Conservation and Restoration of Fine Furniture and Objects
Care for Other Materials

Paintings: Light dusting is the sole cleaning method non-professionals may attempt on paintings. Use only a gilders mop (a particular type of soft-bristled brush), not feather dusters with spiny ends that can scratch or catch on paintings. Never use liquids on paintings unless you’re a trained conservator.

Works on Paper: Paper should only be cleaned or treated by professionals. Works should always remain framed under glass or plastic, using only archival, acid-free materials. Keep liquids, which quickly cause irreversible stains, far away.

Gilded Surfaces: Gilding is an extremely sensitive surface – so thin, there’s little transition between existing and disappearing. It should only be cleaned by a trained specialist. Attempts at cleaning can effortlessly detach large sections. Stable pieces may be dusted with a gliders mop. Determine stability by lightly tapping your fingertips on the surface. If you hear a clicking sound or if the piece moves, leave it alone. When cleaning a mirror or glass in a gilded frame, hold a piece of cardboard against the edge of the frame to avoid touching the gilding.

Ceramics and Glass: While most ceramic and glassware can be safely washed with water, there are a number of exceptions. Water can affect unfired, porous, and unstable types of glass, as well as items with paint or applied surface color. Pay particular attention to pieces comprised of multiple materials joined together; these materials and adhesives may react differently to water. For items assumed safe-to-clean, first lightly dust and test water against an inconspicuous area. Clean with a moist cloth and dry. If necessary, soiled and sturdy pieces can be submerged in a towel-lined sink of water and a tiny amount of ammonia. Wash one piece at a time to avoid chipping or scratching and don’t leave pieces to soak. Dry immediately.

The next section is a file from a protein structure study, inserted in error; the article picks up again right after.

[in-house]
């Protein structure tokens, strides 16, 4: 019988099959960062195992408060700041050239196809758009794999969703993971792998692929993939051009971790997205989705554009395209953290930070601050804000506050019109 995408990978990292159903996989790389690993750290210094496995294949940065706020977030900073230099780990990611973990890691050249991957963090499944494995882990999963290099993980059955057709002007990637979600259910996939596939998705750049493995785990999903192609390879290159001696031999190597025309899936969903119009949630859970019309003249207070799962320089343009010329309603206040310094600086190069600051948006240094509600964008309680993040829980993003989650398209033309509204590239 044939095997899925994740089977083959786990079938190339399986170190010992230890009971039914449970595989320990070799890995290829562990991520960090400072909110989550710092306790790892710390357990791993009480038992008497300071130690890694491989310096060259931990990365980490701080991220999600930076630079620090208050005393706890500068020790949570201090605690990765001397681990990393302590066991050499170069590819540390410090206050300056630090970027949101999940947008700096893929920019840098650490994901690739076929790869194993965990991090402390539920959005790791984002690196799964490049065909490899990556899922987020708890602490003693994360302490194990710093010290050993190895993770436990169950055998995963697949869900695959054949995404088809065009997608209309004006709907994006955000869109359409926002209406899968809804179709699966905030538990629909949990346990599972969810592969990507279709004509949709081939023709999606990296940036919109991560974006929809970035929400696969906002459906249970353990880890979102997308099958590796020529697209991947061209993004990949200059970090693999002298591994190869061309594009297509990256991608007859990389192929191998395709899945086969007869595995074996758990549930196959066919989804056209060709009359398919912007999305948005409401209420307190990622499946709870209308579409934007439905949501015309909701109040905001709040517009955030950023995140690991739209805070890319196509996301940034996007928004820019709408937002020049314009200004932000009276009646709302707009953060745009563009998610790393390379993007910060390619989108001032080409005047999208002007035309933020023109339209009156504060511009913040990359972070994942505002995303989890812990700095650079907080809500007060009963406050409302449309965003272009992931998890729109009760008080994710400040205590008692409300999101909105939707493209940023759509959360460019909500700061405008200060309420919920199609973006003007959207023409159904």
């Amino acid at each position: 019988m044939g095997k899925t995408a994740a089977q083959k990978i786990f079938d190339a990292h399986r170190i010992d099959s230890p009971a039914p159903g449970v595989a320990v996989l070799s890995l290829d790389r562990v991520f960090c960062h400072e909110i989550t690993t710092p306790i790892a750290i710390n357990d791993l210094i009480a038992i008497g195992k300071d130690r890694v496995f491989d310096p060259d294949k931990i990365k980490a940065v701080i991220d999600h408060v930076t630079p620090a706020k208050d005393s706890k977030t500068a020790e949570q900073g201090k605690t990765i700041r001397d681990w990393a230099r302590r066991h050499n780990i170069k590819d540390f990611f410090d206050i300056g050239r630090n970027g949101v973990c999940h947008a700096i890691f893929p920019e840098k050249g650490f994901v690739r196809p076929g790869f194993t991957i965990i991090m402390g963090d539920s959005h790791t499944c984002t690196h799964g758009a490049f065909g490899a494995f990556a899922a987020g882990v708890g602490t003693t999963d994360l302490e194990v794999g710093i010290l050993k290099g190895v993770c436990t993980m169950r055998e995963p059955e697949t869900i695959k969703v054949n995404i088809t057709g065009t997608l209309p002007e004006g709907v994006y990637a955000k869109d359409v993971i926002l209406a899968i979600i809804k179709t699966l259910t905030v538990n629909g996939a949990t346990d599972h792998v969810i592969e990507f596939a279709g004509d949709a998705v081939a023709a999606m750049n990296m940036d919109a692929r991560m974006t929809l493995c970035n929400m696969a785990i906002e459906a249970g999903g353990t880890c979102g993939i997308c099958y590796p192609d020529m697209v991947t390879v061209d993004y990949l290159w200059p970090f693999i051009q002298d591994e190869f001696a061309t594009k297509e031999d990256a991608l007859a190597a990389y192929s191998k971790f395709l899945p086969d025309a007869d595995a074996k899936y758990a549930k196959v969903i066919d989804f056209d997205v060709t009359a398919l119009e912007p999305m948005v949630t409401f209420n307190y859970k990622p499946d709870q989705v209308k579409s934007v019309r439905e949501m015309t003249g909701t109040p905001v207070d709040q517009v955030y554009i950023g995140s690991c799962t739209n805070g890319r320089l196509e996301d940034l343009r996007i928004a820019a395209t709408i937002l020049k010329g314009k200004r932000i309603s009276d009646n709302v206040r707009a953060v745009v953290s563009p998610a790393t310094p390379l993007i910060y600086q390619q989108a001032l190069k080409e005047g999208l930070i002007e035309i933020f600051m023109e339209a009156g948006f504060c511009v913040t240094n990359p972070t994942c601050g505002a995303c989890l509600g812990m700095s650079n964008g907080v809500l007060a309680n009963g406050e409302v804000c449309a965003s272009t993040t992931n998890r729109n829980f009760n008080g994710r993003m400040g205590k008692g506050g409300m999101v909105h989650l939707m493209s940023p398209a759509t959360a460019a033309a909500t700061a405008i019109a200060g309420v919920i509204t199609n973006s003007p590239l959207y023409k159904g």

Silver: After a gentle dusting, silver can be cleaned with a solution of water and small amount of non-ionic mild detergent. Dry immediately. Dirt and grime can also be removed with application of ethyl alcohol dabbed upon cotton swabs or clean cotton cloth. Despite common belief (and the message of advertisers), surface tarnishing does not indicate serious deterioration. Worse, commercial metal polishes and dips can remove more than you intended (like plating). For polishing, Autosol, a high-grade, low-abrasive brand, is generally safe when used sparingly and first tested upon a small patch of metal. A coat of Renaissance Wax also adds hard, new-looking shine and prevents tarnish and fingerprints.

Ivory and Bone: Ivory and bone should only be dusted - they may be permanently stained by liquids.

Textile: Due to the extreme sensitivity of historic textiles and their dyes, always consult a professional for cleaning.

Stone: Dust with a soft-bristled brush. A cleaning solution may be applied in sparing amounts to avoid driving hard-to-remove grime into stone’s porous material (especially with marble).

Alabaster, Soapstone, and (of course) Plaster: Plaster should never be cleaned with water…it will dissolve the piece. Alabaster and soapstone can be wiped clean with a cloth moistened in distilled water and non-ionic or particularly gentle detergent. Dry the surface immediately. A coat of Renaissance Wax applied with a soft-bristled brush will bring extra polish.

 

 


Bernacki & Associates, Inc. - Survival Guide for Fine Art & Antiques